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WISDOM WITHIN - June 2017 - Kansas City

Heal Tech Neck – Hold your Head High

By Suzette Scholtes


As I walked into the chiropractor’s office, a young man sat with his head dropped forward, his neck red and inflamed. The teen was suffering from tech neck. Most think this is common for the older folks but appears to spare no one these days.


Just how much load does that constant downward-looking gaze put on the neck muscles? When your spine is in neutral position, the head weighs about 10-12 pounds. At 15 degrees forward, the neck sees 27 pounds. At 45 degrees, it sees 49 pounds. That’s a lot of weight stress on muscles and nerves that are meant to handle 10-12 pounds of stress, and that much load can do a lot of damage over time. Not only that, you get wear and tear on the spine, even developing tears within the disc, or even get a slipped or herniated disc. There may be tingling or numbing down the arm and into the hands.


To put this in perspective, imagine holding a 10-pound weight in your hand. Now hold that for an hour, which is not a far stretch for how long we look at devices. Now exchange the weight for a 60-pound dumbbell. Most people would only last for a few minutes, yet we demand our neck muscles to do this for hours on a daily basis.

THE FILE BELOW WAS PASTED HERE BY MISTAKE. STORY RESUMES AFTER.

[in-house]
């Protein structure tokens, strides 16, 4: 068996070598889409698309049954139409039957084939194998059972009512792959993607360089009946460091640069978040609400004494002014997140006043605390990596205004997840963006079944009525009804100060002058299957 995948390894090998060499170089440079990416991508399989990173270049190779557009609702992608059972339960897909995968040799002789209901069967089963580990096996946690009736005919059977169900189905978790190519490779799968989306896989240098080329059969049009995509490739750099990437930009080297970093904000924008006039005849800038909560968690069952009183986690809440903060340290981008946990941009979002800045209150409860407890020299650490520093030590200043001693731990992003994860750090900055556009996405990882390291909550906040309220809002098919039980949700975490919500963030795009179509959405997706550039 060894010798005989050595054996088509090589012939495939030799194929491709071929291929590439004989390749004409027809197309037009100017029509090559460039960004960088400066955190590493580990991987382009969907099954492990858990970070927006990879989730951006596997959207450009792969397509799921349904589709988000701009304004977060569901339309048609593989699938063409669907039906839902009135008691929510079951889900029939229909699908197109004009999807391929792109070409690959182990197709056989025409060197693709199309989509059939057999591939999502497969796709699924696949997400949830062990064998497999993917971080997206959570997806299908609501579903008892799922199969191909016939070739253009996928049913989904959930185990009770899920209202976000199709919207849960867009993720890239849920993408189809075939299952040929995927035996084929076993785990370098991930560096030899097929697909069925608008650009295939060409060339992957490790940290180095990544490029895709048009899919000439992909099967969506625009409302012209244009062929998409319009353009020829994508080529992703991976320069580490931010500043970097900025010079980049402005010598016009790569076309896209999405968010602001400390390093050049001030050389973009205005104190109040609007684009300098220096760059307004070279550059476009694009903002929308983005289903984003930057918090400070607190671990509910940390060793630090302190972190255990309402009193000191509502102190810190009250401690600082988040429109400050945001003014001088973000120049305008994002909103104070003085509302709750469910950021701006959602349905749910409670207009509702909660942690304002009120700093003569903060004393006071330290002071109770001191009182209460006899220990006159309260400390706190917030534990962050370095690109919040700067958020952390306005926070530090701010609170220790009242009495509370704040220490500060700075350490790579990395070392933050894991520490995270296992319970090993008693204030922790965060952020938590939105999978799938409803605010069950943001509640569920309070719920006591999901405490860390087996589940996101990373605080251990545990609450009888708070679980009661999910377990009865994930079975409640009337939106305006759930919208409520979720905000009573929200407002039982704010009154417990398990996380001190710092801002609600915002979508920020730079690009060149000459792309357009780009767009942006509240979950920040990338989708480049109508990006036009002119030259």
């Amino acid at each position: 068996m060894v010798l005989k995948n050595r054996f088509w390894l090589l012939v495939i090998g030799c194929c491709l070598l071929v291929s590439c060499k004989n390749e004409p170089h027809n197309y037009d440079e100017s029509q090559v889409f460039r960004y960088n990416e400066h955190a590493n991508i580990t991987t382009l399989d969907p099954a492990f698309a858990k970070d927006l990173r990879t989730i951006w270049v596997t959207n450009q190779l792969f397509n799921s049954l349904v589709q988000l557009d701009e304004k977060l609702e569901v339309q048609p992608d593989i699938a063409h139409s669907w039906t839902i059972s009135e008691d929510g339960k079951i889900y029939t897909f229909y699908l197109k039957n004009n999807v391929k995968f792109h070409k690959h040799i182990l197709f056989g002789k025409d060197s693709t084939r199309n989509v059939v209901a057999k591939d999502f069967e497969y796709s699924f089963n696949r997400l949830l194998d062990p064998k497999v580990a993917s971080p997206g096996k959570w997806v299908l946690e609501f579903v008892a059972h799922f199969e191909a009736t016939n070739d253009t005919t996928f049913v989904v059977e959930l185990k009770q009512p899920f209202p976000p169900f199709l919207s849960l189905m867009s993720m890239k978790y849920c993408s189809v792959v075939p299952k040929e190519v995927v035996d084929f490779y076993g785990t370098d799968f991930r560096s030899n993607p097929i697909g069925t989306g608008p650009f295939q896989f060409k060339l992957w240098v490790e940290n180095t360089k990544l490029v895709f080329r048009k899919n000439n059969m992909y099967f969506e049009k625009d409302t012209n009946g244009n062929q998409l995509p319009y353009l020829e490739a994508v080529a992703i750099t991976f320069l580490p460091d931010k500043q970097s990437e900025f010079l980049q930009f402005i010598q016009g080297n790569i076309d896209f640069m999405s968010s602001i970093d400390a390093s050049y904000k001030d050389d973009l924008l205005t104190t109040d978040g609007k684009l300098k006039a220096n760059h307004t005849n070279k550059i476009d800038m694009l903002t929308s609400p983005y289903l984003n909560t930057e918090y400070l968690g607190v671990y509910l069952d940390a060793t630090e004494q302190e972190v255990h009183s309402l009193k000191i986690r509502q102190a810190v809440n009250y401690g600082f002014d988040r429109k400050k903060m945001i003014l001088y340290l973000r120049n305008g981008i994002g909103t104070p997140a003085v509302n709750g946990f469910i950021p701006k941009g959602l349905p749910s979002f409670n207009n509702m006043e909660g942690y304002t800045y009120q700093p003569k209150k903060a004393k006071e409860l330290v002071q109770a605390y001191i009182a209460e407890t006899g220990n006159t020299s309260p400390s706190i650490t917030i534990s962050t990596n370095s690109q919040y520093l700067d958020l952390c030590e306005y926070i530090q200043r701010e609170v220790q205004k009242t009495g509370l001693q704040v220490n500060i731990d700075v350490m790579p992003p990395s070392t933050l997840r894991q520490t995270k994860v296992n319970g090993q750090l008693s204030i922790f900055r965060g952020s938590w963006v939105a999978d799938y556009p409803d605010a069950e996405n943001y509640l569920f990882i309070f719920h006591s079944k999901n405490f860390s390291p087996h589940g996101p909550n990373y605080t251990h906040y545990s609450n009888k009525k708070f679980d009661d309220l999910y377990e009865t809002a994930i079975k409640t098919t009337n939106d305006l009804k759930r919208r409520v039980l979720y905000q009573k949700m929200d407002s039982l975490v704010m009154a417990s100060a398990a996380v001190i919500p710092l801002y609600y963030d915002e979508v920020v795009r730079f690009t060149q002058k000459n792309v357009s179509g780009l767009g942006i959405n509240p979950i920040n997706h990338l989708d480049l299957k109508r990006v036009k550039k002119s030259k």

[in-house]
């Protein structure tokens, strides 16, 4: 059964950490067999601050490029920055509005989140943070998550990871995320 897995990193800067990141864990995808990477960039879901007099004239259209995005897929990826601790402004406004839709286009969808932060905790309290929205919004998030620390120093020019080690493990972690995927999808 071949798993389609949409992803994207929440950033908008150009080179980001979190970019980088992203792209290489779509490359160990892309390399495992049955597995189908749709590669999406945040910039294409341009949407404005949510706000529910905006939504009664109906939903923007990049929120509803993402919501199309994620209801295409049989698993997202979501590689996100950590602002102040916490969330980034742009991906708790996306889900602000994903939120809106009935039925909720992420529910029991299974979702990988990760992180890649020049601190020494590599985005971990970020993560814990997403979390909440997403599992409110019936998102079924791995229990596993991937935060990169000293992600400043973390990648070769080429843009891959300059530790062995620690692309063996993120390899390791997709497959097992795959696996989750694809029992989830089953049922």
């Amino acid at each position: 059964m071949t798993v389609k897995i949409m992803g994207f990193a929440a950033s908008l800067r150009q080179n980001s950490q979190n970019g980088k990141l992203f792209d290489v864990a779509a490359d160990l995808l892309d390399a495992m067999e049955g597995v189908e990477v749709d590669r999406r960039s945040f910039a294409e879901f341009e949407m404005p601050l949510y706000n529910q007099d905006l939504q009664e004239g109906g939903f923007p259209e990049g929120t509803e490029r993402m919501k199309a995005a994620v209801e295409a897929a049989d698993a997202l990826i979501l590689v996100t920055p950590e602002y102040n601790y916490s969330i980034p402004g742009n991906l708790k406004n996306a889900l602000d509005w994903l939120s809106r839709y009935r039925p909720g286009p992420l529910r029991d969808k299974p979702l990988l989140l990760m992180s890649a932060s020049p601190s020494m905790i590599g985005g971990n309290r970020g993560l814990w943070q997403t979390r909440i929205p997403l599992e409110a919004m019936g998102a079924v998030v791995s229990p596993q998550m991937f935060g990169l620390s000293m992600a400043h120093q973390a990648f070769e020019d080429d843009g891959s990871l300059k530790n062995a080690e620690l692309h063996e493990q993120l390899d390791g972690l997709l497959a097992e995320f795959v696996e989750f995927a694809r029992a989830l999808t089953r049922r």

Most people display subtle signs of tech neck — like soreness or stiffness at the end of the day— before it really becomes an issue. But those same subtle signs are the ones that often get dismissed or ignored until they become bigger issues. If you have neck pain or soreness one day and it doesn’t return, this is not an issue or a sign of tech neck. But if you experience a sore neck, headache, or get numbness and tingling every day or every week, these are all possible signs of tech neck that should not be ignored. 


When one does preventive yoga or massage or some physical therapy, most do much better to prevent problems. Our gang at the Yoga School spent a weekend with an advanced teacher of yoga therapy to learn preventive methods. They so work. Some ideas:

  1. Avoid keeping the device at chest or waist-level. That causes shoulders to round and muscles to tighten. Use holders or devices to keep the device more to eye level. As I look at my screen now, the ergonomics used here keep my view at eye level.

  2. Take breaks when the day is intense with devices. Set a timer and get away from the keyboard and screen every 45 minutes or so.

  3. Research the yoga poses which counter the forward action of the head. Lay over a pillow or small foam roller to counter the forward action or try an easy cobra pose. We use foam bricks and many methods of keeping shoulders back and head in alignment.

  4. Find a good massage therapist who will help release tightness in the back, neck, and shoulders.


Yoga is an excellent remedy for tech neck. However, find a certified teacher who really knows how to help. There is much to learn about healing neck and shoulders. Or come on over and we’ll take care of you!

Evolving Magazine

Kansas City

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Suzette Scholtes’ non-fiction writing won the prestigious “Writers Digest” award. Her passions are writing and yoga and she feels one needs a sense of humor for both. She founded The Yoga School of Therapeutics where she manages one of the regions prestige teacher training programs. 10400 W. 103rd Street,

Overland Park. 




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